A National Post (Saturday Aug 24 2013) article “Fed Up with the wait” highlights a Niagara Falls New York neuro-surgeon, Dr Michael Stoffman, who is operating on Canadian patients who are fed up with the wait.
According to the article, it is not unheard of for Canadians to wait up to two years just to get an appointment to see a neuro-surgeon. And as long as another two years to have spinal surgery.
The conclusion of Dr Charles Fisher, president of the Canadian Spine Society, is that Canada is under serviced with respect to spine surgery.
Dr Michael Stoffman’s explanation for this underservicing of spine cases is access to the operating room. Dr Stoffman who is in the US can spend up to 3 days of the week in the OR. A Canadian neuro-surgeon might get 1/2 to 1 day per week in the OR.
Because of the restricted access to the OR, Canadian patients must wait unless they choose to visit a US neuro-surgeon.
A 37 year old lawyer had severe sciatica. The wait for his initial consult with the neuro-surgeon was 4 months. Surgery would be months after that. He went to see Dr Stoffman at the Brain and Spine Center. He got a consult a day after he called. The surgery was done promptly. His relief was immediate. The surgery cost him US$8,000. Because he was able to return to work much more quickly, the cost was not material to him. He was also likely able to apply this cost as an eligible tax deductible medical expense.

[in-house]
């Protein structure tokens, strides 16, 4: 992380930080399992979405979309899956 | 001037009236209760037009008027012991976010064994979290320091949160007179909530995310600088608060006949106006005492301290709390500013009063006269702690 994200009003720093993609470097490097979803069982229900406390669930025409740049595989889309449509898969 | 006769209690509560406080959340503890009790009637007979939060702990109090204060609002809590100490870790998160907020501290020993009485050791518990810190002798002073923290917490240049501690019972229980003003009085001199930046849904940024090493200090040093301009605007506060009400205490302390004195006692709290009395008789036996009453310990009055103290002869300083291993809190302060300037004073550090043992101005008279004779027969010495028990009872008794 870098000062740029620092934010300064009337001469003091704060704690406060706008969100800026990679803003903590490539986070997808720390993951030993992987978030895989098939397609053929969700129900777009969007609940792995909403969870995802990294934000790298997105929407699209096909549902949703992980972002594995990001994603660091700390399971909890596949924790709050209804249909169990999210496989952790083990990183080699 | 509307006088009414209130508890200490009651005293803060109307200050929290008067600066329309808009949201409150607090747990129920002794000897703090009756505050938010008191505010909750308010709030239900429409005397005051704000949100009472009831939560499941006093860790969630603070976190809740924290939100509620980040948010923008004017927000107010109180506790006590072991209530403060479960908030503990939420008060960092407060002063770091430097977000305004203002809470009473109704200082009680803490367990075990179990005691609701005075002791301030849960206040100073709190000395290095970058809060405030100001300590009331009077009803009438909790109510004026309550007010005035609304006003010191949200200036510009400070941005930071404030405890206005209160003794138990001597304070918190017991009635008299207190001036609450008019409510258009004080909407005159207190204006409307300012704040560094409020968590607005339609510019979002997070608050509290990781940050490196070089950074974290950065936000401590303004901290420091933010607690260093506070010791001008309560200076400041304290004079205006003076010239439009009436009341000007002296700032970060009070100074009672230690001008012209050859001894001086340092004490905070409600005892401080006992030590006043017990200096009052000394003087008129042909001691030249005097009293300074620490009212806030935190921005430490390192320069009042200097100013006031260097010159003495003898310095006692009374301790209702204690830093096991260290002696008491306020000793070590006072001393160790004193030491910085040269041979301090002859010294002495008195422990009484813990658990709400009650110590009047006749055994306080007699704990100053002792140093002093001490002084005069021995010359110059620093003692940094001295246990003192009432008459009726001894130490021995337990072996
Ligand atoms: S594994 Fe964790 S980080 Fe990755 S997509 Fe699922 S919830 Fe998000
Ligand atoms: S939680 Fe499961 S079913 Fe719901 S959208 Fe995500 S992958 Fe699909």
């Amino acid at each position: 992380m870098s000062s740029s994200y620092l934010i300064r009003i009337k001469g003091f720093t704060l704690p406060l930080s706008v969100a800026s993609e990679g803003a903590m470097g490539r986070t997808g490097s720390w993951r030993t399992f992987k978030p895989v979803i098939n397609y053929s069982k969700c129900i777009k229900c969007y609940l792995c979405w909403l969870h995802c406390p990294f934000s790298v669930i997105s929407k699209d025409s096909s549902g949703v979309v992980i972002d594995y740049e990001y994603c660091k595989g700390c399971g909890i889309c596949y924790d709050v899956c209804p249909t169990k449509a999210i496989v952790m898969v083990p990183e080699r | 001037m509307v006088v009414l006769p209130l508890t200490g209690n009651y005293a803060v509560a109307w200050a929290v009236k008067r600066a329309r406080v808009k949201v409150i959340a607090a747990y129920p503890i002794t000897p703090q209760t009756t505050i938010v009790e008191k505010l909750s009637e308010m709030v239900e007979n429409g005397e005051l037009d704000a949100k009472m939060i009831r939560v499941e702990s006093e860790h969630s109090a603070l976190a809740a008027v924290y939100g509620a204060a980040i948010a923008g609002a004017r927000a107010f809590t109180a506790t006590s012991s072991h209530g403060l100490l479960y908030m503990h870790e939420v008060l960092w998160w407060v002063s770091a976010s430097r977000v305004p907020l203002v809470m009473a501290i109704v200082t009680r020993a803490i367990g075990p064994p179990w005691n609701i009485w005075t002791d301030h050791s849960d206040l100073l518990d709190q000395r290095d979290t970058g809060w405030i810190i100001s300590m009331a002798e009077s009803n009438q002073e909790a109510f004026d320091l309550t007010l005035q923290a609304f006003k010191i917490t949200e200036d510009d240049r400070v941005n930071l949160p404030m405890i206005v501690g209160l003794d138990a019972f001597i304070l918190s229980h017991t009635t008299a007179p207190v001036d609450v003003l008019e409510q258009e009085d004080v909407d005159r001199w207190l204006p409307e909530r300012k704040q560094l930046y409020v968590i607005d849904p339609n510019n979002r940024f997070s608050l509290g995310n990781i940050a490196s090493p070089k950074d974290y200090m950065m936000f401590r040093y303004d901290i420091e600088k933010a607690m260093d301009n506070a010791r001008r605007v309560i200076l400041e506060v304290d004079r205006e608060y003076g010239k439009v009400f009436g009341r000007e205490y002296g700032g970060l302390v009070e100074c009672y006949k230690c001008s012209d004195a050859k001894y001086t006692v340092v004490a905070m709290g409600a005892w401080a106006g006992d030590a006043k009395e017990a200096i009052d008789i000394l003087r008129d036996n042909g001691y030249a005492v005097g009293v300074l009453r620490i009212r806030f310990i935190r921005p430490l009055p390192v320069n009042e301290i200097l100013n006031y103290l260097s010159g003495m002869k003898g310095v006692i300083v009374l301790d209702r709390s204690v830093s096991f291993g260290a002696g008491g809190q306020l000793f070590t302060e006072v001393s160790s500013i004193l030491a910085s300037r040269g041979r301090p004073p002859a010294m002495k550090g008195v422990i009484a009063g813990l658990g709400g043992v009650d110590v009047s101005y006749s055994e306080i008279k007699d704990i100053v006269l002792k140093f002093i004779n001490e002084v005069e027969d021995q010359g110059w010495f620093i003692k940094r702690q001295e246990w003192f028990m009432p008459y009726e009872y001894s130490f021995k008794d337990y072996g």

Some Canadians are critical of US spine centers that are for-profit businesses. Others see them as a viable option for Canadians who are fed up with waiting for spinal surgery.
It is much easier to understand the importance of this option from the perspective of a spinal patient who can’t get out of bed without severe pain and is going to wait 2 years or more for a solution. This should not be happening.